Kate Winslet narrates Irish film about a lost letter to Santa
Award-winning film inspired by Irish Times article about 1911 letter found in Dublin chimney
A new short animation film inspired by an article in The Irish Times about a lost letter to Santa and narrated by actor Kate Winslet has been named as one of three winning films in the inaugural Aer Lingus Film-maker competition.
Film-maker Brian Willis’s winning The Lost Letter came about when writer-director Kealan O’Rourke read The Irish Times article about a letter to Santa which was discovered up a chimney in a Terenure, Dublin, house when central heating was being installed. It had been written in 1911 by a girl and boy who had lived in the house and was found 100 years later by the occupant.
In film, a little boy finds a lost letter to Santa that an old woman had sent as a child. She had lived with the disappointment of her letter’s request never being answered all her life. As an only child, she had asked Santa for a friend and now many years later her request came true with the little boy.
The animation is beautifully narrated by Winslet who did the work for no fee.
Winslet became involved through actor Alan Rickman, who is a friend of O’Rourke. Rickman asked her if she would consider doing the narration. Winslet looked at other animations the pair had produced and happily agreed to voice The Lost Letter.
“She really liked the script and our previous work, and was very enthusiastic. She is very aware of helping young filmmakers and giving something back,” said Brian Willis.
The Lost Letter was one of three films recognised at the inaugural Aer Lingus Filmmaker competition in Dublin last Thursday October 12th. The competition was arranged in partnership with the Irish Film Board. Budding and established filmmakers were invited to enter original work which were either live action or animation no longer than 15 minutes in length and with a general release certificate.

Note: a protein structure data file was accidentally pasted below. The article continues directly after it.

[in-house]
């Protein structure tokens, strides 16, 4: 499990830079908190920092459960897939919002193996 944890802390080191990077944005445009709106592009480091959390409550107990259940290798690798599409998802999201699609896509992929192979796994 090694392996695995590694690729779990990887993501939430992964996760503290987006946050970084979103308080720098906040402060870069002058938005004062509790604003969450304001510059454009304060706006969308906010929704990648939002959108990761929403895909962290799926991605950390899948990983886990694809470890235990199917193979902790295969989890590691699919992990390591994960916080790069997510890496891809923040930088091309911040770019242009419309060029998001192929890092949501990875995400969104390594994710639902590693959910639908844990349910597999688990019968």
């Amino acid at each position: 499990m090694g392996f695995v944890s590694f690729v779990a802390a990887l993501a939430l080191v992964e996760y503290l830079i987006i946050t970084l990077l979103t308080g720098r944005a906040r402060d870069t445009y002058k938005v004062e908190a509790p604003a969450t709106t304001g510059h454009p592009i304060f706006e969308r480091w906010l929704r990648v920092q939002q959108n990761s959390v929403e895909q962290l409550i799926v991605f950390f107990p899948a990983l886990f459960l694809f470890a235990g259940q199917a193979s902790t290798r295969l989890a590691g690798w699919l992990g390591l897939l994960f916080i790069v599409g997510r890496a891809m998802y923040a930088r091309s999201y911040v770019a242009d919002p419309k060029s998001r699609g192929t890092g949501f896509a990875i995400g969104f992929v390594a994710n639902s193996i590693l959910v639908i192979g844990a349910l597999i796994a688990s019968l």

In Leap of Faith, one of the winning films which was produced by Jonathan Farrell, Kelly (Leah Egan) confronts Johnny (Aron Hegarty) as she senses they have a secret in common.
Set against the background of ordinary Dublin life, with the Luas, apartment blocks and damp streets, Leah forces Johnny – in a dramatic leap from the balcony of an apartment block – to reveal himself as having superpowers as she does.
Goodbye Darling by Maria Elena Doyle, set on the fifth day of the 1916 Easter Rising, deals with the death of Irish revolutionary The O’Rahilly.
The film opens with Nancy (Aoibhinn McGinnity) playing the piano and being comforted by the nanny (Deirdre Donnelly) after she has heard that her husband Irish Volunteer Michael Joseph O’Rahilly (played by Keith McErlean) is involved in the uprising.
We see him leading the charge that will ultimately claim his life. The film ends with her receiving a letter from The O’Rahilly, written as he dies in a laneway off Dublin’s Moore Street.
There were 83 entries which were whittled down to 12 from which the winners were picked. The judges were director and writer Neasa Hardiman, who has won Iftas and Baftas for her film and TV work; Emmy, Ifta and Bafta winner Dearbhla Walsh and actor Mark O’Halloran, known for films including Garage, Adam & Paul and Viva.
The three prize winners received €1,000, four transatlantic flights, and 12 European flights on the Aer Lingus network, giving them the opportunity to promote their work abroad.
The winning films will be part of Aer Lingus’s transatlantic in-flight entertainment for the whole of 2018, reaching a possible 2.5 million flyers. They will also be interviewed for Cara, the airline’s in-flight magazine.
Declan Kearney, Aer Lingus director of communications, praised the calibre of the films which entered the competition. “The response to the first year of the competition has been phenomenal and the calibre of the more than 80 entries we received was extremely impressive. Already we feel confident that this competition will grow year on year, allowing us to showcase incredible Irish talent on an international platform,” he said.